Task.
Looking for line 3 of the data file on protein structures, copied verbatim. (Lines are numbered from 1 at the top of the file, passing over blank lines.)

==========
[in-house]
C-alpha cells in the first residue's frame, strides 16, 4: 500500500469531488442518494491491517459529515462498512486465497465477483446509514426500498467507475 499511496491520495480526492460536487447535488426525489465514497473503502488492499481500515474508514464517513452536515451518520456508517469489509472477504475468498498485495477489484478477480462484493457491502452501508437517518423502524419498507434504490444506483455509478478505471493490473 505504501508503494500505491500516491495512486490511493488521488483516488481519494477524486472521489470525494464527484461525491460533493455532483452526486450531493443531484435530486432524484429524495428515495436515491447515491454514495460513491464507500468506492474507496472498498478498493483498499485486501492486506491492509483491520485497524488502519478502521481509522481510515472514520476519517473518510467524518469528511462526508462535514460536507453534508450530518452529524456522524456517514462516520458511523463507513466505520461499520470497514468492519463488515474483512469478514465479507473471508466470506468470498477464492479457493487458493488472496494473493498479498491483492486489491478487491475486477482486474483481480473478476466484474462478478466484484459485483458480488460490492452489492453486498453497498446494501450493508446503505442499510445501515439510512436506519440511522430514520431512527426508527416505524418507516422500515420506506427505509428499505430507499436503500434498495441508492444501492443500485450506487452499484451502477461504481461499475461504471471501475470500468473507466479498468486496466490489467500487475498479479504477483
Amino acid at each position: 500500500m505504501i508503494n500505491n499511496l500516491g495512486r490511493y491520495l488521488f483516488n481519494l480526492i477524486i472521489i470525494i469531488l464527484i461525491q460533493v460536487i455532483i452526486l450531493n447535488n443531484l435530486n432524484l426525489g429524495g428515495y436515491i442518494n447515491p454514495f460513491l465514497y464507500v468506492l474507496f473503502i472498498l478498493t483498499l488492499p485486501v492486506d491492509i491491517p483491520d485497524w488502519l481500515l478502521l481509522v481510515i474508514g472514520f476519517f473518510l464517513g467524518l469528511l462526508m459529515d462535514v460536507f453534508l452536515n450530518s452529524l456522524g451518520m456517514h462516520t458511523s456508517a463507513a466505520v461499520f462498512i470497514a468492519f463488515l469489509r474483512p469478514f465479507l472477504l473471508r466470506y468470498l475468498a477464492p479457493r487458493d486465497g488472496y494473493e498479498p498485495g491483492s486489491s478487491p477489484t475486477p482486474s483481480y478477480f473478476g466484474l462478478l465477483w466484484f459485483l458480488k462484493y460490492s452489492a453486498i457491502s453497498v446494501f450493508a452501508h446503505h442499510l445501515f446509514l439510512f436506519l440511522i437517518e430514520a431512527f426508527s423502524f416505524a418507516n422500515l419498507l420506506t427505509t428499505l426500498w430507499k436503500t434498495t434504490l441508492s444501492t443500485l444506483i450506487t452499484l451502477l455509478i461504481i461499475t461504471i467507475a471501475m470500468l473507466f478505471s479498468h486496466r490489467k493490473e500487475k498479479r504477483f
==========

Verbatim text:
Amino acid at each position: 500500500m505504501i508503494n500505491n499511496l500516491g495512486r490511493y491520495l488521488f483516488n481519494l480526492i477524486i472521489i470525494i469531488l464527484i461525491q460533493v460536487i455532483i452526486l450531493n447535488n443531484l435530486n432524484l426525489g429524495g428515495y436515491i442518494n447515491p454514495f460513491l465514497y464507500v468506492l474507496f473503502i472498498l478498493t483498499l488492499p485486501v492486506d491492509i491491517p483491520d485497524w488502519l481500515l478502521l481509522v481510515i474508514g472514520f476519517f473518510l464517513g467524518l469528511l462526508m459529515d462535514v460536507f453534508l452536515n450530518s452529524l456522524g451518520m456517514h462516520t458511523s456508517a463507513a466505520v461499520f462498512i470497514a468492519f463488515l469489509r474483512p469478514f465479507l472477504l473471508r466470506y468470498l475468498a477464492p479457493r487458493d486465497g488472496y494473493e498479498p498485495g491483492s486489491s478487491p477489484t475486477p482486474s483481480y478477480f473478476g466484474l462478478l465477483w466484484f459485483l458480488k462484493y460490492s452489492a453486498i457491502s453497498v446494501f450493508a452501508h446503505h442499510l445501515f446509514l439510512f436506519l440511522i437517518e430514520a431512527f426508527s423502524f416505524a418507516n422500515l419498507l420506506t427505509t428499505l426500498w430507499k436503500t434498495t434504490l441508492s444501492t443500485l444506483i450506487t452499484l451502477l455509478i461504481i461499475t461504471i467507475a471501475m470500468l473507466f478505471s479498468h486496466r490489467k493490473e500487475k498479479r504477483f